79. 79. Hubs • A Hub is a multiport repeater. It is normally used to create connections between stations in a physical star topology.
  80. 80. Bridges • Bridges operate in both the physical and the data link layers of the OSI model.
  81. 81. Bridges • Bridges can divide a large network into smaller segments. They contain logic that allows them to keep the traffic on each segment separate. When a frame (or packet) enters a bridge, the bridge not only regenerates the signal but checks the destination address and forwards the new copy only to the segment the address belong.
  82. 82. Bridges • A bridge operates in both the physical and the data link layers. • As a physical layer device, it regenerates the signal it receives. • As a data link layer device, the bridge can check the physical (MAC) address (source and destination) contained in the frame. • A bridge has filtering capability. It can check the destination address of a frame and decide if the frame should be forwarded or dropped. If the frame is to be forwarded, the decision must specify the port. • A bridge does not change the physical (MAC) addresses in a frame. • A bridge has a table used in filtering decisions.
  83. 83. Bridge
  84. 84. Types of Bridges • To select between segments, a bridge must have a look-up table that contains the physical addresses of every station connect to it. The table indicate to which segment each station belongs. Simple Bridge • The address table must be entered manually, before a simple bridge can be used. • Whenever a new station is added or removed, the table must modified. • Installation and maintenance of simple bridges are timeconsuming and potentially more trouble than the cost savings are worth.
  85. 85. Routers • Routers have access to network layer addresses and contain software that enables them to determine which of several possible paths between those addresses is the best for a particular transmission. • Routers operate in the physical, data link, and network layers of the OSI model.
  86. 86. • Routers relay packets among multiple interconnected networks. They route packets from one network to any of a number of potential destination networks on an internet.
  87. 87. Gateways • Gateways potentially operate in all seven layers of the OSI model.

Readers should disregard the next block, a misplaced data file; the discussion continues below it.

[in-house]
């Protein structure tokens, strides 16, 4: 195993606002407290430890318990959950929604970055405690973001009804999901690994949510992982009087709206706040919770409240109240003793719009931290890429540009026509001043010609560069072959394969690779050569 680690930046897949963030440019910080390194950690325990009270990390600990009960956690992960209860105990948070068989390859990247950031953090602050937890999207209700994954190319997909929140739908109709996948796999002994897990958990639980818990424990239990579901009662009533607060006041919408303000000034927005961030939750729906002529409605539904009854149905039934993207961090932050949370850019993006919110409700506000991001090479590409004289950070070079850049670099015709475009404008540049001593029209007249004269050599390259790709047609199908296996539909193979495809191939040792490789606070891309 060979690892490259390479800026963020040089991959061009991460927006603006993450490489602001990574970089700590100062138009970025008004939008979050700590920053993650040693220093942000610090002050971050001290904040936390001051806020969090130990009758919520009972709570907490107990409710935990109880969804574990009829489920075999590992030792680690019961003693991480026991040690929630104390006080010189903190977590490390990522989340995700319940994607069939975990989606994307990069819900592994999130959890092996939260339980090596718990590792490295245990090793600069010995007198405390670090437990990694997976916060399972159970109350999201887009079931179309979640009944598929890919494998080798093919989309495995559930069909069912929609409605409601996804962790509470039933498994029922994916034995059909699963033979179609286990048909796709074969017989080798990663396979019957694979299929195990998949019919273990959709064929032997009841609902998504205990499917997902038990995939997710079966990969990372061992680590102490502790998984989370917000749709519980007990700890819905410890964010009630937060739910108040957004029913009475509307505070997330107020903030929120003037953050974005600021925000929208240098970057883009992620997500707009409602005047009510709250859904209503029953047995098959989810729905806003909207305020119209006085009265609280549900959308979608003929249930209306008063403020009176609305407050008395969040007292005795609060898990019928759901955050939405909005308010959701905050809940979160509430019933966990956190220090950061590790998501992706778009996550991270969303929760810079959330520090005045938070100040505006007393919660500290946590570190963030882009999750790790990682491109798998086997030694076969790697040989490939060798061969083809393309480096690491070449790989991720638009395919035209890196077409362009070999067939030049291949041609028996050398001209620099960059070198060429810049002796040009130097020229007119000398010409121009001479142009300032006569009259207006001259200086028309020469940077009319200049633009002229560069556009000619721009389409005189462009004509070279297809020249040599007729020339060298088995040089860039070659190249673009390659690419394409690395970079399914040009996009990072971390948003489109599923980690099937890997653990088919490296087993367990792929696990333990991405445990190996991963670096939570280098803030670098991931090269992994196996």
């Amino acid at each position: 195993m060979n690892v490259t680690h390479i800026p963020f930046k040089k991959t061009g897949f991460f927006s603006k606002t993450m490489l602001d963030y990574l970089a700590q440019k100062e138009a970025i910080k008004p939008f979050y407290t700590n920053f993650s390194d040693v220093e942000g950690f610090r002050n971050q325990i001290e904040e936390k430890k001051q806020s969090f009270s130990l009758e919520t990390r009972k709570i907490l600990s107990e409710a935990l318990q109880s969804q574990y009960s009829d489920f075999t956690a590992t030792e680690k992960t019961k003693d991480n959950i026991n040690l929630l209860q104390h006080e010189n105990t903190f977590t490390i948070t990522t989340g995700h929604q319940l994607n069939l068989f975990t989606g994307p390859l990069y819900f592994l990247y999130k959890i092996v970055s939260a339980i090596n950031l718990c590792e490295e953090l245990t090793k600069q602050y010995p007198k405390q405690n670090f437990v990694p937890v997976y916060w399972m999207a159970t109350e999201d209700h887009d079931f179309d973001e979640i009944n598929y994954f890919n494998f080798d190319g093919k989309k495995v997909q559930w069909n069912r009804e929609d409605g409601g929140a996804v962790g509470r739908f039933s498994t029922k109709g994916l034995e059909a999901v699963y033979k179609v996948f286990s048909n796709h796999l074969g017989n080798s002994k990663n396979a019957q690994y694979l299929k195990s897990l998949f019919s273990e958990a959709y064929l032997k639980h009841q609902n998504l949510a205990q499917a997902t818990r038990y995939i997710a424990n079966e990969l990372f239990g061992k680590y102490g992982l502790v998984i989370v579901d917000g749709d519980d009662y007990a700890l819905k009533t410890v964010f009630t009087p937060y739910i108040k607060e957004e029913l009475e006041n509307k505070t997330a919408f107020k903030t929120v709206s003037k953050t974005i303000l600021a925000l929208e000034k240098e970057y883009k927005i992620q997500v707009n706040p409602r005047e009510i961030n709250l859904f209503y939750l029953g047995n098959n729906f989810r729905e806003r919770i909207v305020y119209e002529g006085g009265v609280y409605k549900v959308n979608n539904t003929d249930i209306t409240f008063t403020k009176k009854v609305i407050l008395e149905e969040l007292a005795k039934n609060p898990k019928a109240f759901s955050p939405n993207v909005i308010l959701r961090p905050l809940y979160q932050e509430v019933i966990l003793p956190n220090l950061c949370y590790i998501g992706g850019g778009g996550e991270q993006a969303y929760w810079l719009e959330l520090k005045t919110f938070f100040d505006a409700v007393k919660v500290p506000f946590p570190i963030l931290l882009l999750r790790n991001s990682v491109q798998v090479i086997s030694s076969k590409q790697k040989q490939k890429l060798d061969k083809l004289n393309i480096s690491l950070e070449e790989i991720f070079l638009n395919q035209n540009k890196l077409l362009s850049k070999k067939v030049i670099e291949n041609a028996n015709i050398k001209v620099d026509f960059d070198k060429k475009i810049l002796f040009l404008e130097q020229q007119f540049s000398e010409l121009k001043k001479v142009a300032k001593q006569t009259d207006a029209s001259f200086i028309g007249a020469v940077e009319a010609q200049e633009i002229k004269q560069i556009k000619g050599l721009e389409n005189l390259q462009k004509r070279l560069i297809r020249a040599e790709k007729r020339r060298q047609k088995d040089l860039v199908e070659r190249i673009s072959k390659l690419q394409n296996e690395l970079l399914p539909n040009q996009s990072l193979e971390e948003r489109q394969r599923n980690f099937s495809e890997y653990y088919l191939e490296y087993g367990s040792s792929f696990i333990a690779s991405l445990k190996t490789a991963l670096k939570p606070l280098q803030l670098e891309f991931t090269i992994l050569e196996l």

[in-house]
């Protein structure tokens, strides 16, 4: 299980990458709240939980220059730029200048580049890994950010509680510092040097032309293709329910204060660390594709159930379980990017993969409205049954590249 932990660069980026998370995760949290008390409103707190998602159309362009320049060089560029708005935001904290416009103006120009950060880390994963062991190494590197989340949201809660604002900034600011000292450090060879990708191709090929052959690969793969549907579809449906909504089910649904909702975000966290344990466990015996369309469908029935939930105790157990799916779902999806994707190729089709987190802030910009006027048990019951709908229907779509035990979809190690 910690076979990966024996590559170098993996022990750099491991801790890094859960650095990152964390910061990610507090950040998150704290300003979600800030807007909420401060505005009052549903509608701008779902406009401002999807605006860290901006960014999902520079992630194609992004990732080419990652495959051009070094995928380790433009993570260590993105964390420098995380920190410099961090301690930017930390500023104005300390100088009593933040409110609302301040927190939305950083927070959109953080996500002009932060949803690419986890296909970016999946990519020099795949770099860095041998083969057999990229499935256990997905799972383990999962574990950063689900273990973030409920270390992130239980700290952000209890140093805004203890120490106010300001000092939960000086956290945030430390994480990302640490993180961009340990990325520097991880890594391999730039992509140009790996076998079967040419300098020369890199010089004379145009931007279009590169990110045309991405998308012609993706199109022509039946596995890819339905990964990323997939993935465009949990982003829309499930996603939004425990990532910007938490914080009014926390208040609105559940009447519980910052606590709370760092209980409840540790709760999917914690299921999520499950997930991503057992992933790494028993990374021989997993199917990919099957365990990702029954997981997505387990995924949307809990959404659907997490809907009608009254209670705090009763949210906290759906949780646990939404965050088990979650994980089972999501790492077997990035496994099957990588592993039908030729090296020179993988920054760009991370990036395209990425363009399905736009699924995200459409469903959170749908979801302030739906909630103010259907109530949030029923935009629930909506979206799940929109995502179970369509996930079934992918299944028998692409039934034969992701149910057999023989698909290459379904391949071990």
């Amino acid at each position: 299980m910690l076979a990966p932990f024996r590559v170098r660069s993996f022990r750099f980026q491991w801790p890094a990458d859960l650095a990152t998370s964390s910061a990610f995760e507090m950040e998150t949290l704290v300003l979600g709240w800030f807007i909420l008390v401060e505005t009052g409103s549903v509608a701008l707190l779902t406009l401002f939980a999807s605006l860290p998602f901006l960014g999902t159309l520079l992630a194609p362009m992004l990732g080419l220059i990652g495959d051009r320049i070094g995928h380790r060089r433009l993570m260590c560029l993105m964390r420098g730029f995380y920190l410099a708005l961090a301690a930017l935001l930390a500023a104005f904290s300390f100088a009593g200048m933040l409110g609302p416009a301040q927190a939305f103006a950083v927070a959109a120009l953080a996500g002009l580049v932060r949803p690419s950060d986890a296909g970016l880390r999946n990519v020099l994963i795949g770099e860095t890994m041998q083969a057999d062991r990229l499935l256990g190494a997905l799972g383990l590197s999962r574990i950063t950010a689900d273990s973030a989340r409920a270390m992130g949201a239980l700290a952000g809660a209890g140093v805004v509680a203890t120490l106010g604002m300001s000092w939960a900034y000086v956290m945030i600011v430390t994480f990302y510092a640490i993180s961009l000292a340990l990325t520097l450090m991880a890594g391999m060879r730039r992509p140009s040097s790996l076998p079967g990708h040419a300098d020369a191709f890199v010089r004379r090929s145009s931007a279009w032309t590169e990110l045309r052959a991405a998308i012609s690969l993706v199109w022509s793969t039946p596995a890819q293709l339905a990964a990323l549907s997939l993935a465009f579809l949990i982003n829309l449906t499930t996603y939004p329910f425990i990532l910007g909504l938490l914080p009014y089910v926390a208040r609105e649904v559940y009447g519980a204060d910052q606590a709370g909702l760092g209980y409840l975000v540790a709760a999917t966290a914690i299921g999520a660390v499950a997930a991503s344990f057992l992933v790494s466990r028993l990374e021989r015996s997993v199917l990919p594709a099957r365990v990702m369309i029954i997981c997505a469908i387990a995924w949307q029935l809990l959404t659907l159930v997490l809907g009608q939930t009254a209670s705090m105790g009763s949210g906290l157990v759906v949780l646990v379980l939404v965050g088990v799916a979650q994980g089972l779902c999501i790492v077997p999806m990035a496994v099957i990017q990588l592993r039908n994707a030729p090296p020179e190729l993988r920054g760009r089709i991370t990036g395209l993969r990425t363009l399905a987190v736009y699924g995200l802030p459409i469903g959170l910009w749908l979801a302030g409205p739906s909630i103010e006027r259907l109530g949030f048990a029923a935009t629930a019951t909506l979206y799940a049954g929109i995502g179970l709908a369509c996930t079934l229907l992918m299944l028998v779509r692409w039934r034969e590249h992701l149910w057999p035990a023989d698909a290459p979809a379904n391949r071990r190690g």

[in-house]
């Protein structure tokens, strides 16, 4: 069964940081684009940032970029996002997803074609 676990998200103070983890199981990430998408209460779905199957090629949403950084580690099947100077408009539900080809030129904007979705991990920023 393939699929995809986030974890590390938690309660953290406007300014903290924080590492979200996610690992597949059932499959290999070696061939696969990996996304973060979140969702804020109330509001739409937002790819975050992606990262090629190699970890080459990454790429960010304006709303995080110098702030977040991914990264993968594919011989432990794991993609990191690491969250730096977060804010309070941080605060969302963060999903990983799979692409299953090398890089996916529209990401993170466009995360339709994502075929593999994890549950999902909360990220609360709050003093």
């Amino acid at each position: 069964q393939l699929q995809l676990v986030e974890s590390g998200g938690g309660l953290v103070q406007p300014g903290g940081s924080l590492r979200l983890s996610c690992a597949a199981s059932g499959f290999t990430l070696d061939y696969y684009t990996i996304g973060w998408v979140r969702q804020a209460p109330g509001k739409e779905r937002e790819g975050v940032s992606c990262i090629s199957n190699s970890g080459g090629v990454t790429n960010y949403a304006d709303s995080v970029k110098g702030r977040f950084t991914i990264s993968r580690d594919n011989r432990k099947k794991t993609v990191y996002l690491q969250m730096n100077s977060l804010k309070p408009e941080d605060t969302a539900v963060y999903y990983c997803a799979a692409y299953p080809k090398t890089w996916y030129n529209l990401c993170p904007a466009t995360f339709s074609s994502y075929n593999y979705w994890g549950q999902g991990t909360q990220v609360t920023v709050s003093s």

88. 88. Gateways • A gateway is a protocol converter. A router by itself transfers, accepts, and relays packets only across networks using similar protocols. A gateway can accept a packet formatted for one protocol (e.g. AppleTalk) and convert it to a packet for another protocol (e.g. TCP/IP).
  89. 89. Gateways • A gateway is generally software installed within a router. The gateway understands the protocols used by each network linked into the router and is therefore able to translate from one to another.
  90. 90. What is SONET? • Synchronous Optical Network standard SONET Network Element • • • • • Digital Tributaries SONET Network Element Digital Tributaries Defines a digital hierarchy of synchronous signals Maps asynchronous signals (DS1, DS3) to synchronous format Defines electrical and optical connections between equipment Allows for interconnection of different vendors’ equipment Provides overhead channels for interoffice OAM&P
  91. 91. SONET Rates Level Optical Designation Bit Rate (Mb/s) STS-1 OC-1 51.840 STS-3 OC-3 155.520 STS-12 OC-12 622.080 STS-48 OC-48 2,488.320 STS-192 OC-192 9,953.280 STS OC = SYNCHRONOUS TRANSPORT SIGNAL = OPTICAL CARRIER (“..result of a direct optical conversions of the STS after synchronous scrambling” - ANSI)
  92. 92. SONET Network Layers Services DS3, DS1, etc Path Line Section • Map Services & POH Into SPE • Path Protection/Restoration • Other Path OA&M Functions Path • Combine SPE & LOH • Sync & Mux For Path Layer • Line Protection/Restoration • Other Line OA&M Functions Section • Add SOH & Create STS Signal • Framing, Scrambling • Section OA&M Functions Physical • E/O Conversion (Photonic) • Line Code • Physical Signal [No additional overhead] Line Line DS3 etc MUX LTE Section Regen Section Regen SONET ADM Section LTE LTE MUX DS3 etc
  93. 93. Functional Description of SONET Layers Function Path Layer Information Payload Line OH Line Layer Section Layer Photonic Layer Path OH Section OH E/O Conversion Transmission over OC-N Payload Mapping Error Monitoring Synchronization Multiplexing Error Monitoring Line Maintenance Protection Switch Order Wire Framing Scrambling Error Monitoring Section Maintenance Orderwire E/O Conversion Pulse Shaping Power Level Wavelenght OH: Overhead